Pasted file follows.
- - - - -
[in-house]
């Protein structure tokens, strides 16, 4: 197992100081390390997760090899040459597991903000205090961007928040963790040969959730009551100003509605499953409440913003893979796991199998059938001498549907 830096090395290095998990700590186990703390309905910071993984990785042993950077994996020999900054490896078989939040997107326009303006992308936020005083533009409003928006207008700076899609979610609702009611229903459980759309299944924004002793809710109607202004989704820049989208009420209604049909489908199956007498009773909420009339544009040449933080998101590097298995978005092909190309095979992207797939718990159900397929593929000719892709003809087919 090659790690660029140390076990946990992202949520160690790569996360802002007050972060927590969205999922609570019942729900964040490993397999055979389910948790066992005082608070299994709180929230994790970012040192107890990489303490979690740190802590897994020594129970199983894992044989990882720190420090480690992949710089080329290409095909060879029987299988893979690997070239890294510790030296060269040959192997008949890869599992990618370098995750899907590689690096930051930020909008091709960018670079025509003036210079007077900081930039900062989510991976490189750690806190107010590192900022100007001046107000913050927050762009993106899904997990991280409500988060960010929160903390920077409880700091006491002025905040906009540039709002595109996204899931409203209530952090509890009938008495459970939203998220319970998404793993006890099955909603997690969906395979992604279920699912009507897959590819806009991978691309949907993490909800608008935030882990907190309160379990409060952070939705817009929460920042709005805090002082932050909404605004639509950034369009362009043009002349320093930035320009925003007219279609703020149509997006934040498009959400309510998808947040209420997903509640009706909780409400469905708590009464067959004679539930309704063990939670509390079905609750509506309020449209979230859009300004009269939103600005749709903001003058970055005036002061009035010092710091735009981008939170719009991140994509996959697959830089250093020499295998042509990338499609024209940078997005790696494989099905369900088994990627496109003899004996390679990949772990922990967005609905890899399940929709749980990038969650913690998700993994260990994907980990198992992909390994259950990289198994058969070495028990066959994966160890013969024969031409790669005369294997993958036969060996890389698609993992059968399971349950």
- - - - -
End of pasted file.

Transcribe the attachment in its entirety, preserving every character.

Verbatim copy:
[in-house]
């Protein structure tokens, strides 16, 4: 197992100081390390997760090899040459597991903000205090961007928040963790040969959730009551100003509605499953409440913003893979796991199998059938001498549907 830096090395290095998990700590186990703390309905910071993984990785042993950077994996020999900054490896078989939040997107326009303006992308936020005083533009409003928006207008700076899609979610609702009611229903459980759309299944924004002793809710109607202004989704820049989208009420209604049909489908199956007498009773909420009339544009040449933080998101590097298995978005092909190309095979992207797939718990159900397929593929000719892709003809087919 090659790690660029140390076990946990992202949520160690790569996360802002007050972060927590969205999922609570019942729900964040490993397999055979389910948790066992005082608070299994709180929230994790970012040192107890990489303490979690740190802590897994020594129970199983894992044989990882720190420090480690992949710089080329290409095909060879029987299988893979690997070239890294510790030296060269040959192997008949890869599992990618370098995750899907590689690096930051930020909008091709960018670079025509003036210079007077900081930039900062989510991976490189750690806190107010590192900022100007001046107000913050927050762009993106899904997990991280409500988060960010929160903390920077409880700091006491002025905040906009540039709002595109996204899931409203209530952090509890009938008495459970939203998220319970998404793993006890099955909603997690969906395979992604279920699912009507897959590819806009991978691309949907993490909800608008935030882990907190309160379990409060952070939705817009929460920042709005805090002082932050909404605004639509950034369009362009043009002349320093930035320009925003007219279609703020149509997006934040498009959400309510998808947040209420997903509640009706909780409400469905708590009464067959004679539930309704063990939670509390079905609750509506309020449209979230859009300004009269939103600005749709903001003058970055005036002061009035010092710091735009981008939170719009991140994509996959697959830089250093020499295998042509990338499609024209940078997005790696494989099905369900088994990627496109003899004996390679990949772990922990967005609905890899399940929709749980990038969650913690998700993994260990994907980990198992992909390994259950990289198994058969070495028990066959994966160890013969024969031409790669005369294997993958036969060996890389698609993992059968399971349950």